It was a Sunday morning. Early morning. So early in the morning that the dawn had yet to arrive and the sky was still streaked black and grey. There were no stars and moon. There was only the monochrome of life painting the horizon. Tristan sipped his brandy and, in an undershirt and boxer shorts, he did not feel the cold.
He had left his balcony door slightly ajar and there was the constant rustle of curtains fluttering. With his ears so acutely attuned to sound, he wasn't surprised to hear the soft pad of shoes against carpet that stopped at the archway of the balcony door.
"How did you get in?" Tristan asked although he didn't turn to greet his visitor.
"I have my ways. Gilmores fight dirty, remember?" Rory said. "And this isn't a fight I'm willing to lose."
"There's no fight to lose," he told her, eyes concentrating on the random drop of snowflakes. "I've bowed out. Game over. The end."
"That's not up to you to decide," she informed him; her voice raised. "You can't just walk away."
"Why? Because you own the copyright? After all, walking away is what you do. Only this time I beat you to it."
"I wasn't going to walk away. I love you."
Her words killed him. Tristan clenched the glass of brandy so tightly; as if he could squeeze out all the blood of his hand, of his heart, of his love, in that very action.
"No, you don't," he told her.
She took a step forward. He could hear it, the click of her heels as she stepped onto the balcony. "Yes, I do. Didn't you hear me? I told you I loved you that night we slept together, for the second time. That I've always loved you."
"You don't mean that. This is just about your grandmother's death. Our having sex meant nothing. Just like after Madeline's funeral."
"That's not true. It meant everything. It means everything. Both times. I've been scared, Tristan, but I'm not scared anymore. If my grandmother's death taught me anything, it's that I've got to hold on to dear life to the people I care about. Because you never know when you could lose them. And I don't want to lose you, Tristan. It's not our time – it'll never be. I love you. I've always loved you. And I know you love me too."
Tristan took a sharp intake of breath, desperately denying her words, before letting go. The glass slipped out of his hands and smashed against the tiles of the balcony floor. Broken, shattered glass and the amber pool of spilled brandy. Without looking, Tristan knew that Rory had flinched and taken a step back. And he was glad. Cruel indifference would see him through this repeat of a past he was trying to leave.
"You didn't have to do that," she said and sounded wounded.
He wondered if she could comprehend his own festering wounds. He was still cut, in the back, with the dent of her nails and the imprint of her across his skin.
"I wasn't thirsty, anymore."
"That's no reason to throw away a good thing."
Tristan spun around and stared at Rory. His eyes penetrated hers. With a twisted line for a mouth he asked, "Were we ever a good thing? I think we spent more time hurting one another, inflicting as much pain as possible for no fucking reason at all. So, I wouldn't call us a good thing."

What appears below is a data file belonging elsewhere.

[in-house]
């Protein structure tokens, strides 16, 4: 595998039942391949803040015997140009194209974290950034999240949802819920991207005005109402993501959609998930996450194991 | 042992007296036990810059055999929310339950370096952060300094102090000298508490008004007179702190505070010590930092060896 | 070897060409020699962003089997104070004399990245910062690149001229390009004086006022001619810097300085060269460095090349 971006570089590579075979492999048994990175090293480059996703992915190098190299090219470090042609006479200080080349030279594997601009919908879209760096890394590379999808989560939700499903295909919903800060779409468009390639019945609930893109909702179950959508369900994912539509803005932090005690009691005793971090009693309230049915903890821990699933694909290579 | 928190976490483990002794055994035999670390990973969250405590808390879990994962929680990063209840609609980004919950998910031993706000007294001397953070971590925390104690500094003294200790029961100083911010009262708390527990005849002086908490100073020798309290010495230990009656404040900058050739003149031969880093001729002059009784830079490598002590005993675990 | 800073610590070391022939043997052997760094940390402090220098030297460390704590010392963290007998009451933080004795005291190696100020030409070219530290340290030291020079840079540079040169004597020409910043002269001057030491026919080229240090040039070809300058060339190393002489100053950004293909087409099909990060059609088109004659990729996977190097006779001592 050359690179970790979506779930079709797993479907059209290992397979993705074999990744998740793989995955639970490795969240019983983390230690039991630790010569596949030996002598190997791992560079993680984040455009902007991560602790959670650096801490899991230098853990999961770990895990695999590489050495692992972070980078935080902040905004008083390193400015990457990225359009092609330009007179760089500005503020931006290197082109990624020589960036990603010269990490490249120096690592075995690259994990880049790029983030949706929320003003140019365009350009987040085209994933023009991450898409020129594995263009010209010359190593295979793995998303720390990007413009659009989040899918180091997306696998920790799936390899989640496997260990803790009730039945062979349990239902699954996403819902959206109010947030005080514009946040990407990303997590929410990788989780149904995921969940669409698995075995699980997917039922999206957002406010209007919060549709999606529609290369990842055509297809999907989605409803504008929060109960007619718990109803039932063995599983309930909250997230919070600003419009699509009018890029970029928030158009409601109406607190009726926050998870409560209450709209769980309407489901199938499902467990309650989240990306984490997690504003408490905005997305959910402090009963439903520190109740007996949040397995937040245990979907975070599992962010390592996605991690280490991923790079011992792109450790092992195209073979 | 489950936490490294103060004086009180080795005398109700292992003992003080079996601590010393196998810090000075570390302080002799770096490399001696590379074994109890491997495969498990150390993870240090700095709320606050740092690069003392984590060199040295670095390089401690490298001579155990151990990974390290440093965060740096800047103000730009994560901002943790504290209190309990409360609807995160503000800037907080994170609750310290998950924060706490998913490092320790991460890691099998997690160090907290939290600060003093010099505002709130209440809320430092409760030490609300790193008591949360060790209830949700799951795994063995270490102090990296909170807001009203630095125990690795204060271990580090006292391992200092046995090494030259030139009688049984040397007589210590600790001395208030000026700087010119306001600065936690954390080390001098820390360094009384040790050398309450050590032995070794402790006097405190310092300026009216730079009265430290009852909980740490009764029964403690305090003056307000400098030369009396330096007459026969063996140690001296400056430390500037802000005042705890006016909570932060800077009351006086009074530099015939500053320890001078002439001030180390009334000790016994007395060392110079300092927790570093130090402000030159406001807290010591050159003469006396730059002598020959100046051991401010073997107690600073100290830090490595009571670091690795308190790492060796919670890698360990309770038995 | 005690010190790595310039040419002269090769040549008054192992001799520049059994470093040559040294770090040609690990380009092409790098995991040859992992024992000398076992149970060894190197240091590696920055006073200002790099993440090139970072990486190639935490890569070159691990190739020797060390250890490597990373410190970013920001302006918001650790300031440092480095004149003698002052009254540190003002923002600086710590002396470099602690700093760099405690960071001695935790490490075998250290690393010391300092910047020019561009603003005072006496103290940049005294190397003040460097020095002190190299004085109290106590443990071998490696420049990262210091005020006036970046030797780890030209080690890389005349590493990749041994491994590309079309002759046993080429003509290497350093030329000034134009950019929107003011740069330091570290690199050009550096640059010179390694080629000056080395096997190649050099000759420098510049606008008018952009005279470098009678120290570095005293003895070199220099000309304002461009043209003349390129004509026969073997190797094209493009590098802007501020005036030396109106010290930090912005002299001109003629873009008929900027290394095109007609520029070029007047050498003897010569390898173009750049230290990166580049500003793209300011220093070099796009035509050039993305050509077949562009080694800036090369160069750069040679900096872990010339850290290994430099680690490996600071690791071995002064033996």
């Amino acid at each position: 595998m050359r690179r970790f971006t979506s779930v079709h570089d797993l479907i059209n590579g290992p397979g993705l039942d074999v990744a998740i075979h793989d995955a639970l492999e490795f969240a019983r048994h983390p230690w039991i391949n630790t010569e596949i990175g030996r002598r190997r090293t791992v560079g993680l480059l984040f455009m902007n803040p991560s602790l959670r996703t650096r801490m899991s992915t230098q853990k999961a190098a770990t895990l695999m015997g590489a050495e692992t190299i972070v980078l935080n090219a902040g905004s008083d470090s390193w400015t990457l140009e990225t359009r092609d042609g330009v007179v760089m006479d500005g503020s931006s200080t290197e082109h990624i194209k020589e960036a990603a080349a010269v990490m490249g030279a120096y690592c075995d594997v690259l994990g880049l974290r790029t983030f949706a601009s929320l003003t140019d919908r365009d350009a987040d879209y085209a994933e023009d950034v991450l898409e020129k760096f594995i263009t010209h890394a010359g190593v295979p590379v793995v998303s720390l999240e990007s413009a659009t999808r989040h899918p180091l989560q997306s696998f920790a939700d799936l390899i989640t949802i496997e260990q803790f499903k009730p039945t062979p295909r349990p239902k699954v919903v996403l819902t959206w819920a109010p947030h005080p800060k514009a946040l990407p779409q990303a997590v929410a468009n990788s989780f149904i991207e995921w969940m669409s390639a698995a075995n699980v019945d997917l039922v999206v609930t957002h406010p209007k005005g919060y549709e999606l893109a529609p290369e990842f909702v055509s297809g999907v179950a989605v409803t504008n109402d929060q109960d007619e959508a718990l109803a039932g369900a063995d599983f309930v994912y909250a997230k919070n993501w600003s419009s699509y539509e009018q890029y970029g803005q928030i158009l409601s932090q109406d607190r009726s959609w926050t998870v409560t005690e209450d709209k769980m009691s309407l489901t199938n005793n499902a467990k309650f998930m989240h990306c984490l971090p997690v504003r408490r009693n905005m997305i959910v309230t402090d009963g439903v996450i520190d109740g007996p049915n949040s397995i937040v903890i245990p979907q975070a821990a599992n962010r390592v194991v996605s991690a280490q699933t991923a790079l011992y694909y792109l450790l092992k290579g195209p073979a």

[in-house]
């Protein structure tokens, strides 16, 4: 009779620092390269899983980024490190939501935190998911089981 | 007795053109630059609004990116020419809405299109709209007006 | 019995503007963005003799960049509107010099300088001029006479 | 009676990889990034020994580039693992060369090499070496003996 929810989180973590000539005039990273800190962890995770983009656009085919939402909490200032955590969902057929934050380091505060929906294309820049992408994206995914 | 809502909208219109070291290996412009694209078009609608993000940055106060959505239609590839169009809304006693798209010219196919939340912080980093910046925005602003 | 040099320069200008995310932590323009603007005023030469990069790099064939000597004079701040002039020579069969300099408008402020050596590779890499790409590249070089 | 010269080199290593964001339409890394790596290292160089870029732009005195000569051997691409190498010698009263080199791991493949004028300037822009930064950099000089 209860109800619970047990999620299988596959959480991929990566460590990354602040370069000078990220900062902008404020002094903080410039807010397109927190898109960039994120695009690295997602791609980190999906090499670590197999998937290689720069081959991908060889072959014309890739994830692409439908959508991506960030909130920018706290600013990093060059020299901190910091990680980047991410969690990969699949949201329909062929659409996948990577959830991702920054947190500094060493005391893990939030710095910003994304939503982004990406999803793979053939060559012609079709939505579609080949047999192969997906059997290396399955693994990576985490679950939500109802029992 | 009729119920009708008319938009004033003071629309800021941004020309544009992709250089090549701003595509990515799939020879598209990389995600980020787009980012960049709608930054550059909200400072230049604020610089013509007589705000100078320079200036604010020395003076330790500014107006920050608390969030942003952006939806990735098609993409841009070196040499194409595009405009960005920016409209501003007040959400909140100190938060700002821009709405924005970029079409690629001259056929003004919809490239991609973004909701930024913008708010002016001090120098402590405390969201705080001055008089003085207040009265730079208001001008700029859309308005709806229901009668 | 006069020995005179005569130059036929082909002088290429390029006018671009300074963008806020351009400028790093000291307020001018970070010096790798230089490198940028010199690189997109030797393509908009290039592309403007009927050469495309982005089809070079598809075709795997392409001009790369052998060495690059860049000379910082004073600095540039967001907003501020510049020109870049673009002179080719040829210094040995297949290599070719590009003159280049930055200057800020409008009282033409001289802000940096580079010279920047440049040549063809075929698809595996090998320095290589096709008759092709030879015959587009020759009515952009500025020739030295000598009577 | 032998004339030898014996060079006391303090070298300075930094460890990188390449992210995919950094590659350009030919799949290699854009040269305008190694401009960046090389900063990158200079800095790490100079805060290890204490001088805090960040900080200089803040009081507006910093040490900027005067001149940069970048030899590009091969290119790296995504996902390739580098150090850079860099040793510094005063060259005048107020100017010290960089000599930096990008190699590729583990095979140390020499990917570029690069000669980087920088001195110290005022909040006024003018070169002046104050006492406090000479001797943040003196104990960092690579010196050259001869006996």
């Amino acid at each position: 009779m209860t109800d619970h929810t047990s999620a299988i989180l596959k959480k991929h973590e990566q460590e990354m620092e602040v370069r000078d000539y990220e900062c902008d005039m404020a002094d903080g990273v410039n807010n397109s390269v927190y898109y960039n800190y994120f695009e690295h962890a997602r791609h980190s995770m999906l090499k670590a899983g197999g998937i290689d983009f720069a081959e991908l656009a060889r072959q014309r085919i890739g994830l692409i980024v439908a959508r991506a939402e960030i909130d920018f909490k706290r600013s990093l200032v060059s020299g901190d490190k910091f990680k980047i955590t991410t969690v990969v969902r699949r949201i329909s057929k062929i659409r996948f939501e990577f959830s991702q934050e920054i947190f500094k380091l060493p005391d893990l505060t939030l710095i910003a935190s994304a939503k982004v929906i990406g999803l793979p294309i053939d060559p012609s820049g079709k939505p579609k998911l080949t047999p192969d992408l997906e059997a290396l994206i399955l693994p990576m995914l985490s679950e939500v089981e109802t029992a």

"You're wrong," she informed him. "We weren't a good thing. We were the best thing that has ever happened to me. You are the best thing that has ever happened to me."
He scoffed. But staring at her, as the blaze of dawn crept over the city's sky, Tristan thought Rory was still the most painfully beautiful thing in his life. The paleness of her skin was highlighted by the warmth of reds, oranges and pinks. She was the contours of lightness in the darkness of this Sunday morning. It was almost enough for Tristan to reach out and touch her. But he did not.
"I can't be the best thing that has ever happened to you. I can't be that person, Rory. I'm not genetically disposed for it."
"That's not true. I know what you're scared of. I know what happened with your mother and your father. I spoke with both of them, in my frantic search to find you. And they're different. We're different. I won't let you break me. I can't be broken. All you have to do is believe. And I'll be here to catch us if we fall."
Rory stretched out her arm and offered him her hand.
The sun rose out from the dip of the horizon basking Rory in a golden glow. The morning haze lifted. The stench of the city dissipated, swept away by the morning street cleaners. The air was fragrant with the old from the remains of yesterday, and the new from the aroma of food vendors, diners and restaurants preparing for their early-bird crowd. Tristan and Rory remained on the balcony, frozen in this hour, as the ash of snow coated them with flecks of white.
He thought of destiny, of blood, of dreams, of doing the right thing. The city's skyscrapers seemed to tower over him with the shadow of decision. Rory's hand was still outstretched and it looked pink and warm despite the cold of winter. He thought of years gone by, of Sunday morning, of destruction and falling, of this one hour, and he trembled.
But when Tristan wrapped his hand around Rory's, her fingers were small and sturdy.